APC Approach 1: PS 171 – End of the Great Bridge (Part 1)

Rule One – Primary Sources are required

Another of the Battlefield Pibrochs in the Hannay-MacAuslan collection (the others being the Finger Lock [PS 132] and Cille Chriost [PS 170]), the interpretive tradition of this tune is remarkably distinct.

One the one hand, we have the Angus MacKay approach, dominating today’s performances.  This interpretive approach is dominated by the held-E cadence, a distinctive and idiosyncratic, perhaps even defining feature of the MacKay style.  In the case of this tune, the cadence E becomes a melodic element in the first three motions (Urlar, Thumb and Var 1). You can see it here:

A performance of this style can be heard, for example, here (performed by the great Fred Morrison 2014):

On the other hand, the Hannay-MacAuslan collection (written in the MacDonald style) brings a completely different performative option to this tune. As is typical (idiosyncratic, and perhaps even definitive) of MacDonald-style scores, the cadences are streaming and numerous (though no more so than MacKay’s in this score).  The result is potentially quite difference, since this retains the integrity of the melodic line:

Setting aside this (significant) difference, both the MacKay and the Hannay-MacAuslan scores reflect the traditional taorluath and crunluath form.  They diverge in two areas, however:  Hannay-MacAuslan includes a Tripling (i.e., a mach) of the Taorluath motion, something quite rare in the pibroch world:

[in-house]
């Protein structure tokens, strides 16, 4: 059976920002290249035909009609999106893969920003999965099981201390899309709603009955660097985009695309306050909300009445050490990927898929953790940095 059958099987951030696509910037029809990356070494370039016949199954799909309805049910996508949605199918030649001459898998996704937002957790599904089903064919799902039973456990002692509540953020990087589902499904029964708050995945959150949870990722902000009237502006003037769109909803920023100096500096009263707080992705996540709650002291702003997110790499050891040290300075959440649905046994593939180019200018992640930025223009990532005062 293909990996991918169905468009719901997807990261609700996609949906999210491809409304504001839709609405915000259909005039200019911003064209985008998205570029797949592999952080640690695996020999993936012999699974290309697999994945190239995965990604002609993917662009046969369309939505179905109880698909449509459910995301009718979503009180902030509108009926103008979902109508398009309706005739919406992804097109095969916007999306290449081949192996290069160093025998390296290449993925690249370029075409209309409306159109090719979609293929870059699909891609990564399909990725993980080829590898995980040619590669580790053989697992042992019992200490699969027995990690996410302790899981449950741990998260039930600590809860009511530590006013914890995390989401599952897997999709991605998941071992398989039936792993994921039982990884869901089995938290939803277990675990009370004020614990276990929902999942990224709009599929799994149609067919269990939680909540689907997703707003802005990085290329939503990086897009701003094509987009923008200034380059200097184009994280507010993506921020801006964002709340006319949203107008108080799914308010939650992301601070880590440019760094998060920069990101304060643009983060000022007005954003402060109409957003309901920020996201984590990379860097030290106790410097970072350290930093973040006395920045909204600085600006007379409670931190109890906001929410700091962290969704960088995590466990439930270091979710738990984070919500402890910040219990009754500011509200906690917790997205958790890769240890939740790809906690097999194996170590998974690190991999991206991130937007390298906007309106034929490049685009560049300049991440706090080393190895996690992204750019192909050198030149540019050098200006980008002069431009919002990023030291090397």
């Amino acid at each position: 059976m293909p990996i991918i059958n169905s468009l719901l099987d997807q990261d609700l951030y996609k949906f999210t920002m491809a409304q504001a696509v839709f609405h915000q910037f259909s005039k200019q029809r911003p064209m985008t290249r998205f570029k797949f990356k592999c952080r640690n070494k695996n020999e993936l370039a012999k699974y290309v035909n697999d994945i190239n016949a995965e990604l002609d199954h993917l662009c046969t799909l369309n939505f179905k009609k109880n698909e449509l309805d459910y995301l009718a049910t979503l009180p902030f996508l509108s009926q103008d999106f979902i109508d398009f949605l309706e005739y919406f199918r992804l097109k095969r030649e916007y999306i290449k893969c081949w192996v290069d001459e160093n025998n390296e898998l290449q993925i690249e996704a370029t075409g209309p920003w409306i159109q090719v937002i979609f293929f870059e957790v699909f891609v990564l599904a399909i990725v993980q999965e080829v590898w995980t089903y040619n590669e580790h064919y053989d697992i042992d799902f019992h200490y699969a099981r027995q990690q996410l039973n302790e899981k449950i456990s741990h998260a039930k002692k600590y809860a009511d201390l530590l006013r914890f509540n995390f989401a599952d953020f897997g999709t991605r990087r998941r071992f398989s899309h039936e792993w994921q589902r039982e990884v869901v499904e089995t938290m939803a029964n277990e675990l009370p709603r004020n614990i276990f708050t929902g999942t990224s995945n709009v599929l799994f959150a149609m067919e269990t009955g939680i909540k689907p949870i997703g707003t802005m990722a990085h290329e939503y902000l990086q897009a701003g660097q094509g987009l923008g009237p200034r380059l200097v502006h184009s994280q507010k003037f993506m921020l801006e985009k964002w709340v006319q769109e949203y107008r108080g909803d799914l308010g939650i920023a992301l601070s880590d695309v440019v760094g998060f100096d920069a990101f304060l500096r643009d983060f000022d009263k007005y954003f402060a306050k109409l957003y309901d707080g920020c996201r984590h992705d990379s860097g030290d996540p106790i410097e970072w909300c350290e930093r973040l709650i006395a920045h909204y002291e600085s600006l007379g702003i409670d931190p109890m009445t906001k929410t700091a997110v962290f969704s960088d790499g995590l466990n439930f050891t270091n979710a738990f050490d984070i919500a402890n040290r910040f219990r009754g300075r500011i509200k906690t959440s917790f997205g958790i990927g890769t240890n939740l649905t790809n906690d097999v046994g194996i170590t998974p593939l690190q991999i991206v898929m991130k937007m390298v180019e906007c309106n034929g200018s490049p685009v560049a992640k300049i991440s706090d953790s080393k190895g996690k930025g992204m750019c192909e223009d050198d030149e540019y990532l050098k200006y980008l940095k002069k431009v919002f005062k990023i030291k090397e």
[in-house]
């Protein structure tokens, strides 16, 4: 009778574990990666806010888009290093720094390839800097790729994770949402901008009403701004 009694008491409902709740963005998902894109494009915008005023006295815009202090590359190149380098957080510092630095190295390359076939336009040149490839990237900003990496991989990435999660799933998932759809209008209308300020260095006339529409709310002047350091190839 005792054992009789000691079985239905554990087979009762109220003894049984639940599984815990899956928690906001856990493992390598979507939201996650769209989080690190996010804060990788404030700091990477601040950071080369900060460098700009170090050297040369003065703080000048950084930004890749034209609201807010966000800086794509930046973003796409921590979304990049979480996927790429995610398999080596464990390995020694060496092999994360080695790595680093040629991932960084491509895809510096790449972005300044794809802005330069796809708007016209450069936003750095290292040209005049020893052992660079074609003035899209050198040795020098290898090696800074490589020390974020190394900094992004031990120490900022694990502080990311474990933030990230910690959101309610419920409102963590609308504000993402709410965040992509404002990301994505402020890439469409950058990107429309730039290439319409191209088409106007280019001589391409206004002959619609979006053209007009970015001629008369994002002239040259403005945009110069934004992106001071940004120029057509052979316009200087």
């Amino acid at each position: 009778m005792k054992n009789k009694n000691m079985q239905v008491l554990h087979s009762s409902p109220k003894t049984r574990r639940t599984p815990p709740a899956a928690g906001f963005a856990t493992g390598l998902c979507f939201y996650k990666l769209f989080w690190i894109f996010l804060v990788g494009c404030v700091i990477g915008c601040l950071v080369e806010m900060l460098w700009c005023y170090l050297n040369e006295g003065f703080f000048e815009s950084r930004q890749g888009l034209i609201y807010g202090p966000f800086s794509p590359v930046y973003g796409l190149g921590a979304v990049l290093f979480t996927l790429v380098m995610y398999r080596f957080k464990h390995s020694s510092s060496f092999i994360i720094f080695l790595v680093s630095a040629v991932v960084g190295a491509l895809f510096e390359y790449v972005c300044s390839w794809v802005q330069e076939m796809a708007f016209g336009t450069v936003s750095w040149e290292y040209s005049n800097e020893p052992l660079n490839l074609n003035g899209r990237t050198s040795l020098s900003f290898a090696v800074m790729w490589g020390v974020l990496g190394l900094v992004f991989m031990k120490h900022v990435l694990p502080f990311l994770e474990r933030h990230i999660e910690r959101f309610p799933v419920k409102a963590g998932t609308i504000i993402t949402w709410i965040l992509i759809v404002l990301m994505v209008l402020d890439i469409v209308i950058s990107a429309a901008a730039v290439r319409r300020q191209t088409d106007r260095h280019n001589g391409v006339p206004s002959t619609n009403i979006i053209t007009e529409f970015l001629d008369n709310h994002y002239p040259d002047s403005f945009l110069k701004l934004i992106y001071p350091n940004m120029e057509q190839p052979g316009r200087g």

and the a mach style of the Crunluath motions are different:

(MacKay’s more familiar style)




One last thing to note: throughout the Hannay-MacAuslan manuscript, we see only light-grips (in the taorluath and crunluath movements).  This will have a significant impact on the sound of these movements.

More to follow…


2 Replies to “APC Approach 1: PS 171 – End of the Great Bridge (Part 1)”

  1. In the Hannay MacAuslan setting of the urlar and thumb variation, there are a number of D gracenotes leading onto D; eg. bars one and two, and elsewhere.
    How does one play a D gracenote on D? It looks to me like this three-note sequence (GED) is a formulaic insertion rather than an actual transcript of what a piper actually played. In which case, since it may not be possible to play this combination, is not the preceding note – an E demi-semi-quaver – going to be held longer? And does this not in turn suggest that this formulaic sequence in fact allows for a longer E, as MacKay records?

    1. Not sure if the one observation follows from the other. In fact, it could be argued that the formulaism reinforces the streaming cadence. Particularly In light of what MacDonald does in his book (a 3-note cadence G-F-E to D).

      Nevertheless, an interesting point.

Leave a Reply